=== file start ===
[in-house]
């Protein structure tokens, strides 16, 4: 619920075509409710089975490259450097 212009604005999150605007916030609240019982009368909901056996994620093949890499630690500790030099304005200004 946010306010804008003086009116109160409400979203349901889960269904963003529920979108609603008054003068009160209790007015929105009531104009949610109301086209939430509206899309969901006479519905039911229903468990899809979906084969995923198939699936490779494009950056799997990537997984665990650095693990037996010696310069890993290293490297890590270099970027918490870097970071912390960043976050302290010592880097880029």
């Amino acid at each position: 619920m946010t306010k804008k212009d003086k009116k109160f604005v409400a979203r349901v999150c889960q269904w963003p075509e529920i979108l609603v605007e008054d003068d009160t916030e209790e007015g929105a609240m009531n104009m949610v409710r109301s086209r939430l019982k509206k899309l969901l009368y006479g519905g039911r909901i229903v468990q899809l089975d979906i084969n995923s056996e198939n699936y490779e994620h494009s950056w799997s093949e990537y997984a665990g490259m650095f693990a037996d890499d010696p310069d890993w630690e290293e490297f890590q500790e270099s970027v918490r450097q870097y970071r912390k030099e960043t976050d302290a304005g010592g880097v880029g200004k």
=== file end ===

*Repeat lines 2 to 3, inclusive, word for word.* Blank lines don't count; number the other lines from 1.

């Protein structure tokens, strides 16, 4: 619920075509409710089975490259450097 212009604005999150605007916030609240019982009368909901056996994620093949890499630690500790030099304005200004 946010306010804008003086009116109160409400979203349901889960269904963003529920979108609603008054003068009160209790007015929105009531104009949610109301086209939430509206899309969901006479519905039911229903468990899809979906084969995923198939699936490779494009950056799997990537997984665990650095693990037996010696310069890993290293490297890590270099970027918490870097970071912390960043976050302290010592880097880029």
């Amino acid at each position: 619920m946010t306010k804008k212009d003086k009116k109160f604005v409400a979203r349901v999150c889960q269904w963003p075509e529920i979108l609603v605007e008054d003068d009160t916030e209790e007015g929105a609240m009531n104009m949610v409710r109301s086209r939430l019982k509206k899309l969901l009368y006479g519905g039911r909901i229903v468990q899809l089975d979906i084969n995923s056996e198939n699936y490779e994620h494009s950056w799997s093949e990537y997984a665990g490259m650095f693990a037996d890499d010696p310069d890993w630690e290293e490297f890590q500790e270099s970027v918490r450097q870097y970071r912390k030099e960043t976050d302290a304005g010592g880097v880029g200004k």